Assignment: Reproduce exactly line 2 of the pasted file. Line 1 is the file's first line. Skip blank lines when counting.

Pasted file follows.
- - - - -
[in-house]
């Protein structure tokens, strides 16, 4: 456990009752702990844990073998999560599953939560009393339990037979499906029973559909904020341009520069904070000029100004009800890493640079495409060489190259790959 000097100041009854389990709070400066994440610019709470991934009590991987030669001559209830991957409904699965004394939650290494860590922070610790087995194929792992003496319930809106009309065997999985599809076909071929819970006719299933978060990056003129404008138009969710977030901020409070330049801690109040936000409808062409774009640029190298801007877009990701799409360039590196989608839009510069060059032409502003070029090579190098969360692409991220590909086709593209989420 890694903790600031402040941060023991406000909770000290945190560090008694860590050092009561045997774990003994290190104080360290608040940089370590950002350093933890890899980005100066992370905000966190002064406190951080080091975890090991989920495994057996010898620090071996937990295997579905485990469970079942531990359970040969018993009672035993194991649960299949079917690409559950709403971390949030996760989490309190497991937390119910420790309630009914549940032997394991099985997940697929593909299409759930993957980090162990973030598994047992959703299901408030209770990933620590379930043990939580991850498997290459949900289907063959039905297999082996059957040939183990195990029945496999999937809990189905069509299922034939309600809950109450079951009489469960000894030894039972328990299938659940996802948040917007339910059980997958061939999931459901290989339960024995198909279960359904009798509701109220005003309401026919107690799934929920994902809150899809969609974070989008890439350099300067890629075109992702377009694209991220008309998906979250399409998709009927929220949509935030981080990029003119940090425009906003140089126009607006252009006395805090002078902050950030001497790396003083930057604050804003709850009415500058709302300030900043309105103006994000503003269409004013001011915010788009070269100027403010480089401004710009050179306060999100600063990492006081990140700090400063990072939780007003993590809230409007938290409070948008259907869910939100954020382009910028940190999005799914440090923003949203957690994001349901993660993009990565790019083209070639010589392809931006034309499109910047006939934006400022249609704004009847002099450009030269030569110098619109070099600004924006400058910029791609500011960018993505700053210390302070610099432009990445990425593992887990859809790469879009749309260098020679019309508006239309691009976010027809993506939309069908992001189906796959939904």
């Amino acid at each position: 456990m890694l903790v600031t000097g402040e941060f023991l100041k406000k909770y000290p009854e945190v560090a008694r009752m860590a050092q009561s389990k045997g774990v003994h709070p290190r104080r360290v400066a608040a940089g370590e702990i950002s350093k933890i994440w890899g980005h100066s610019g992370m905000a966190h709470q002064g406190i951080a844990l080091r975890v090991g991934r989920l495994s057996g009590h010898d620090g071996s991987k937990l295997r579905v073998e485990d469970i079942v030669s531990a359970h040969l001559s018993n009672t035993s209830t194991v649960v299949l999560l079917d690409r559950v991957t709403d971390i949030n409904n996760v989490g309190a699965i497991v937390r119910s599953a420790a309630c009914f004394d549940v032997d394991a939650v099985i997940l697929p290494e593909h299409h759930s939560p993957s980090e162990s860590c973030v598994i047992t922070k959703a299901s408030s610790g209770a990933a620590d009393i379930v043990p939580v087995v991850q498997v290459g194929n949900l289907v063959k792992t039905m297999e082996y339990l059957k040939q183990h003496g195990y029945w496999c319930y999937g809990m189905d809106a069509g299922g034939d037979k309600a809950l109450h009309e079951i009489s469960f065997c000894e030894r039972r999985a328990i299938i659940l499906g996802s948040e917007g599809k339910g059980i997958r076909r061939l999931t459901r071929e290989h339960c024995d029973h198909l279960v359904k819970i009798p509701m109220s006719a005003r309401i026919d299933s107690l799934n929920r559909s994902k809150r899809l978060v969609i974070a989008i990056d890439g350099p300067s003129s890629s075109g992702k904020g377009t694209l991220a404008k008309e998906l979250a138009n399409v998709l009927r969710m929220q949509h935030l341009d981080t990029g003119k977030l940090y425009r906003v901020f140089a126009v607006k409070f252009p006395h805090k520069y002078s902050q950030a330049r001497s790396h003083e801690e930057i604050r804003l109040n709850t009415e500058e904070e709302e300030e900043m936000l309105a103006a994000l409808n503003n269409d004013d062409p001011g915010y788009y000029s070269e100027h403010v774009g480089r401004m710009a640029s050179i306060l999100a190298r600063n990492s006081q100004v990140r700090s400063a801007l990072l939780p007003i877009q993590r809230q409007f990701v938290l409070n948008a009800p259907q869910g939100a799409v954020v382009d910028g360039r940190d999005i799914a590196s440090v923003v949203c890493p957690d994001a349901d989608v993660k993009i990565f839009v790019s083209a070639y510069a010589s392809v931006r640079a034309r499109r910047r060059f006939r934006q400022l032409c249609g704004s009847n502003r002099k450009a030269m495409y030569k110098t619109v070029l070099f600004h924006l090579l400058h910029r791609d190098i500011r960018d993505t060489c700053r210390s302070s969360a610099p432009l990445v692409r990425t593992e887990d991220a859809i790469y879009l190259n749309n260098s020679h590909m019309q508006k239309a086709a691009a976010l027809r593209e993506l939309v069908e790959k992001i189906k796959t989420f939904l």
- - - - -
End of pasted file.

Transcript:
């Protein structure tokens, strides 16, 4: 456990009752702990844990073998999560599953939560009393339990037979499906029973559909904020341009520069904070000029100004009800890493640079495409060489190259790959 000097100041009854389990709070400066994440610019709470991934009590991987030669001559209830991957409904699965004394939650290494860590922070610790087995194929792992003496319930809106009309065997999985599809076909071929819970006719299933978060990056003129404008138009969710977030901020409070330049801690109040936000409808062409774009640029190298801007877009990701799409360039590196989608839009510069060059032409502003070029090579190098969360692409991220590909086709593209989420 890694903790600031402040941060023991406000909770000290945190560090008694860590050092009561045997774990003994290190104080360290608040940089370590950002350093933890890899980005100066992370905000966190002064406190951080080091975890090991989920495994057996010898620090071996937990295997579905485990469970079942531990359970040969018993009672035993194991649960299949079917690409559950709403971390949030996760989490309190497991937390119910420790309630009914549940032997394991099985997940697929593909299409759930993957980090162990973030598994047992959703299901408030209770990933620590379930043990939580991850498997290459949900289907063959039905297999082996059957040939183990195990029945496999999937809990189905069509299922034939309600809950109450079951009489469960000894030894039972328990299938659940996802948040917007339910059980997958061939999931459901290989339960024995198909279960359904009798509701109220005003309401026919107690799934929920994902809150899809969609974070989008890439350099300067890629075109992702377009694209991220008309998906979250399409998709009927929220949509935030981080990029003119940090425009906003140089126009607006252009006395805090002078902050950030001497790396003083930057604050804003709850009415500058709302300030900043309105103006994000503003269409004013001011915010788009070269100027403010480089401004710009050179306060999100600063990492006081990140700090400063990072939780007003993590809230409007938290409070948008259907869910939100954020382009910028940190999005799914440090923003949203957690994001349901993660993009990565790019083209070639010589392809931006034309499109910047006939934006400022249609704004009847002099450009030269030569110098619109070099600004924006400058910029791609500011960018993505700053210390302070610099432009990445990425593992887990859809790469879009749309260098020679019309508006239309691009976010027809993506939309069908992001189906796959939904």